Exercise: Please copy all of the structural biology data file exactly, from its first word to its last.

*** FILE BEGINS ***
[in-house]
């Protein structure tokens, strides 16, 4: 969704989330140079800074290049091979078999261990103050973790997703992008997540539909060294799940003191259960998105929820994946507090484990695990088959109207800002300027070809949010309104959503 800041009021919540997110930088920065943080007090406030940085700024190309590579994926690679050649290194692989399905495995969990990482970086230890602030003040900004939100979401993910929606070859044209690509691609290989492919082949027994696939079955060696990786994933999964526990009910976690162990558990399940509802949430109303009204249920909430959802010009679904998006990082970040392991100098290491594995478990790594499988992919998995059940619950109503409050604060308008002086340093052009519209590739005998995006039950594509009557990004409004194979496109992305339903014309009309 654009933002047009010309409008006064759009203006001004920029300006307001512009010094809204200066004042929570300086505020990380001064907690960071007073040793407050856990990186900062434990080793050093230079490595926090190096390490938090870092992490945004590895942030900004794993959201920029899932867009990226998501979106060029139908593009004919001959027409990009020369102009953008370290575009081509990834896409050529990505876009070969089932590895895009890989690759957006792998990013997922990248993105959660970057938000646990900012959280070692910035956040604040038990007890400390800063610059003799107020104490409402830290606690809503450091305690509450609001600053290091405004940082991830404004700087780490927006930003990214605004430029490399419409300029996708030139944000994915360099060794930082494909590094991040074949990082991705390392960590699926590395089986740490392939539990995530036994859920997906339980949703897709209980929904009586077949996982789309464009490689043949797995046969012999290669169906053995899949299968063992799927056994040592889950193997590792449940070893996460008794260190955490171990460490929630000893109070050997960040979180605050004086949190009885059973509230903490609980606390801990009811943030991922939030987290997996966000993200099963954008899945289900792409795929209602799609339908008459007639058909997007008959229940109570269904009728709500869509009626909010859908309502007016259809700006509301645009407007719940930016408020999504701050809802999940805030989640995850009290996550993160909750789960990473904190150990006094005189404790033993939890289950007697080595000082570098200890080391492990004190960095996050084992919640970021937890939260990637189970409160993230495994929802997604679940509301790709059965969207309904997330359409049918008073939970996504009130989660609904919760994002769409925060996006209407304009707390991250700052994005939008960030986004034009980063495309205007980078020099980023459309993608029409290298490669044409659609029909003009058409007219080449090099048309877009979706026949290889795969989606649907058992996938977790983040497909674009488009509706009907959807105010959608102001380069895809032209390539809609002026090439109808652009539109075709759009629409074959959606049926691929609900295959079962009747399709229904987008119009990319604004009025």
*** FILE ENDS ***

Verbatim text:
[in-house]
């Protein structure tokens, strides 16, 4: 969704989330140079800074290049091979078999261990103050973790997703992008997540539909060294799940003191259960998105929820994946507090484990695990088959109207800002300027070809949010309104959503 800041009021919540997110930088920065943080007090406030940085700024190309590579994926690679050649290194692989399905495995969990990482970086230890602030003040900004939100979401993910929606070859044209690509691609290989492919082949027994696939079955060696990786994933999964526990009910976690162990558990399940509802949430109303009204249920909430959802010009679904998006990082970040392991100098290491594995478990790594499988992919998995059940619950109503409050604060308008002086340093052009519209590739005998995006039950594509009557990004409004194979496109992305339903014309009309 654009933002047009010309409008006064759009203006001004920029300006307001512009010094809204200066004042929570300086505020990380001064907690960071007073040793407050856990990186900062434990080793050093230079490595926090190096390490938090870092992490945004590895942030900004794993959201920029899932867009990226998501979106060029139908593009004919001959027409990009020369102009953008370290575009081509990834896409050529990505876009070969089932590895895009890989690759957006792998990013997922990248993105959660970057938000646990900012959280070692910035956040604040038990007890400390800063610059003799107020104490409402830290606690809503450091305690509450609001600053290091405004940082991830404004700087780490927006930003990214605004430029490399419409300029996708030139944000994915360099060794930082494909590094991040074949990082991705390392960590699926590395089986740490392939539990995530036994859920997906339980949703897709209980929904009586077949996982789309464009490689043949797995046969012999290669169906053995899949299968063992799927056994040592889950193997590792449940070893996460008794260190955490171990460490929630000893109070050997960040979180605050004086949190009885059973509230903490609980606390801990009811943030991922939030987290997996966000993200099963954008899945289900792409795929209602799609339908008459007639058909997007008959229940109570269904009728709500869509009626909010859908309502007016259809700006509301645009407007719940930016408020999504701050809802999940805030989640995850009290996550993160909750789960990473904190150990006094005189404790033993939890289950007697080595000082570098200890080391492990004190960095996050084992919640970021937890939260990637189970409160993230495994929802997604679940509301790709059965969207309904997330359409049918008073939970996504009130989660609904919760994002769409925060996006209407304009707390991250700052994005939008960030986004034009980063495309205007980078020099980023459309993608029409290298490669044409659609029909003009058409007219080449090099048309877009979706026949290889795969989606649907058992996938977790983040497909674009488009509706009907959807105010959608102001380069895809032209390539809609002026090439109808652009539109075709759009629409074959959606049926691929609900295959079962009747399709229904987008119009990319604004009025």